Suppose that these results are representative of all 205 accredited law schools. That would mean that 82 law schools (40%) would be unable to provide the requisite percentage of non-deficient files and that 41 of these 82 (20%) are sitting on so many incomplete, inaccurate, or misleading files that their reported employment data must border on fiction. These are shocking results. The ABA's protocol for reviewing law graduate employment data should be immediately amended to require a random audit of far more than 10 schools per year, and to require verification of reported data at the initial review stage.

Otherwise, we will be left to wonder whether a school's employment survey results are really just lies in highly granular form, a whole bunch of numbers that represent not actual jobs for recent grads so much as a school's success in hoodwinking the ABA and its prospective students.  

Monday, October 17, 2016

Wendi Adelson's criminally lousy novel, "This is Our Story"

A former Florida State law professor named Wendi Adelson is in the public spotlight because members of her family have been implicated (though so far uncharged) in hiring a pair of hitmen to kill her ex-husband, a fellow Florida State law professor and prominent legal blogger named Daniel Markel.   

According to her CV, Adelson obtained her first academic job in 2006, the same year she graduated from law school, as a Staff Attorney/Clinical Fellow at the University of Miami Center for Ethics and Public Service. In 2007, she moved on to the position of Program Director of Florida State Law's Center for the Advancement of Human Rights, and became a Directing Clinical Professor in 2010. 

How did Adelson nab faculty posts fresh out of law school, leading to a Florida State law professorship only a few years later? It probably did not hurt that she graduated cum laude from the University of Miami, indisputably a praiseworthy accomplishment. It also probably did not hurt that in 2005, while still a law student, she married Markel, a Florida State lawprof. (This blog has covered the blight of spousal hiring in legal academia).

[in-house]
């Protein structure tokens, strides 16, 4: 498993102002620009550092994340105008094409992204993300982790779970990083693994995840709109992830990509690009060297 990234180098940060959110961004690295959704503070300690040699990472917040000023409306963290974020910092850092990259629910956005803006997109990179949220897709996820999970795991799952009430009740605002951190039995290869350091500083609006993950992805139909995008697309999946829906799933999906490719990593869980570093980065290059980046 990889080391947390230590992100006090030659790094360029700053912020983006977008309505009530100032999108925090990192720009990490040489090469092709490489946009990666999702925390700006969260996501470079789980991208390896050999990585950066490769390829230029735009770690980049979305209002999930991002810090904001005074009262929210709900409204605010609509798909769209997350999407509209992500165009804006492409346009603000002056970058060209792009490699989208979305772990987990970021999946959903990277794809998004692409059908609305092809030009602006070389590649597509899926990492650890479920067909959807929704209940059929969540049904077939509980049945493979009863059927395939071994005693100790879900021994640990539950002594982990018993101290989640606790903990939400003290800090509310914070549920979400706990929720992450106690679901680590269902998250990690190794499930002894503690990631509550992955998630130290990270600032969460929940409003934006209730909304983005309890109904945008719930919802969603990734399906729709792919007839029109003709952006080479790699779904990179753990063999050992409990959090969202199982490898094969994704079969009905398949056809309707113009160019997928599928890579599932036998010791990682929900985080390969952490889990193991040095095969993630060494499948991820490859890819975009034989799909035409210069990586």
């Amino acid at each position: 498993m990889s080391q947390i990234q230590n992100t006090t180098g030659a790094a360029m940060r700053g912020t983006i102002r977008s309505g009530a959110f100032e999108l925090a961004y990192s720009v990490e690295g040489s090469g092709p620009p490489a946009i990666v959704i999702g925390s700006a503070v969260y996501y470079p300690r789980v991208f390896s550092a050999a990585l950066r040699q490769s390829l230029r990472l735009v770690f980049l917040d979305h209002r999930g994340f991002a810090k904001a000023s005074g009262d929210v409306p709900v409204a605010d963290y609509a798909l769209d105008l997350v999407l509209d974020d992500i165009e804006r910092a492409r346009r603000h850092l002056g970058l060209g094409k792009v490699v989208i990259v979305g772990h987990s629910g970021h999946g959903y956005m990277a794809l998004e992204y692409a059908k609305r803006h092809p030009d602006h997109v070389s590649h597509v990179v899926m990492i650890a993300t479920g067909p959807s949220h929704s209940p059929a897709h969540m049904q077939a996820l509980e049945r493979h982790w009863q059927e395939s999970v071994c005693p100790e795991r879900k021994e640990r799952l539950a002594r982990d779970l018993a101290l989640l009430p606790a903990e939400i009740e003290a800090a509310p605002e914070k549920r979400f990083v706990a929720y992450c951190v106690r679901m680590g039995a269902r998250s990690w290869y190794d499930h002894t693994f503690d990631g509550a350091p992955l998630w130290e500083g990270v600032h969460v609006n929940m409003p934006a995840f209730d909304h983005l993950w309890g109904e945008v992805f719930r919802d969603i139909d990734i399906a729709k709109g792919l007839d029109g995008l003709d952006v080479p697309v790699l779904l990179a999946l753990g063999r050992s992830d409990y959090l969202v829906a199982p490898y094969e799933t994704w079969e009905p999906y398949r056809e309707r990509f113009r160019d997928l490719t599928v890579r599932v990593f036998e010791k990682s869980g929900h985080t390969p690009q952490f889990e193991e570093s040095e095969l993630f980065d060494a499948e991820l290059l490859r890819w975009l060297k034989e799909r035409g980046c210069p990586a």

A few months ago, Above the Law published recordings of Adelson’s presentations to a writer’s workshop, held some time after Markel’s murder. Adelson complained, inter alia, that her “late ex-spouse” (a phrase Adelson creatively punned as her “latex spouse”) did not care for fiction  and did not read her book. (Podcast, 9:42-9:47, 10:28-10:33) I found this plaint to be unfair because, whatever his private misgivings, Markel extensively promoted Adelson’s debut novel, “This is Our Story” on his popular academic blog “Prawfsblawg.” (The novel was published in 2011, about a year before Adelson walked out on Markel, with infant children, bank accounts, furniture, and Markel family heirlooms in tow).

In spite of the intense publicity generated by the lurid murder mystery starring herself, I do not believe anyone has yet explored Adelson’s novel as a possible window into the self-perception of its enigmatic author.

Even at the risk of death by Prius-driving hitman, I am compelled to endorse the latex Markel’s decision not to read his wife's novel. This is Our Story is inartful, shallow, clich├ęd, oddly bland given its human trafficking theme, and terribly self-important. Interestingly though, Adelson states that her book purports to tell, in substantial part, her own story. In an afterword to her novel, Adelson states that “I, selfishly, wanted you to know a bit about my story, which has much – but not all – in common with Attorney Lily” (i.e. the main character in the novel). Adelson, Wendi (2011-09-12). This is Our Story (Kindle Locations 3948-3949). Kindle Edition.

This is Our Story consists of three first-person narratives, that of the aforementioned young female lawyer Lily Stone nee Walker, and those of two of Lily’s clients, Rosa Hernandez from Jujuy, Argentina, and Mila Gulej from Bratislava, both lured to the U.S. under fraudulent work or work-study programs, and then subjected to forced labor as well as to physical and sexual abuse. Mila and Rosa are “composite characters” embodying “many of the stories” of Adelson’s clients. (Kindle Location 3945)

There are 46 chapters in the book, each of which is entitled “Mila,” “Lily,” or “Rosa”. The structure of Adelson’s novel consists of a chapter entitled “Lily” and narrated by Lily, followed by a chapter entitled “Mila” and narrated by Mila, followed by a chapter entitled “Rosa” and consisting of entries from Rosa’s diary. The chapters follow in strict Mila-Lily-Rosa order, with the single unaccountable exception of a Lily-Mila-Lily sequence at Chapters 30-32.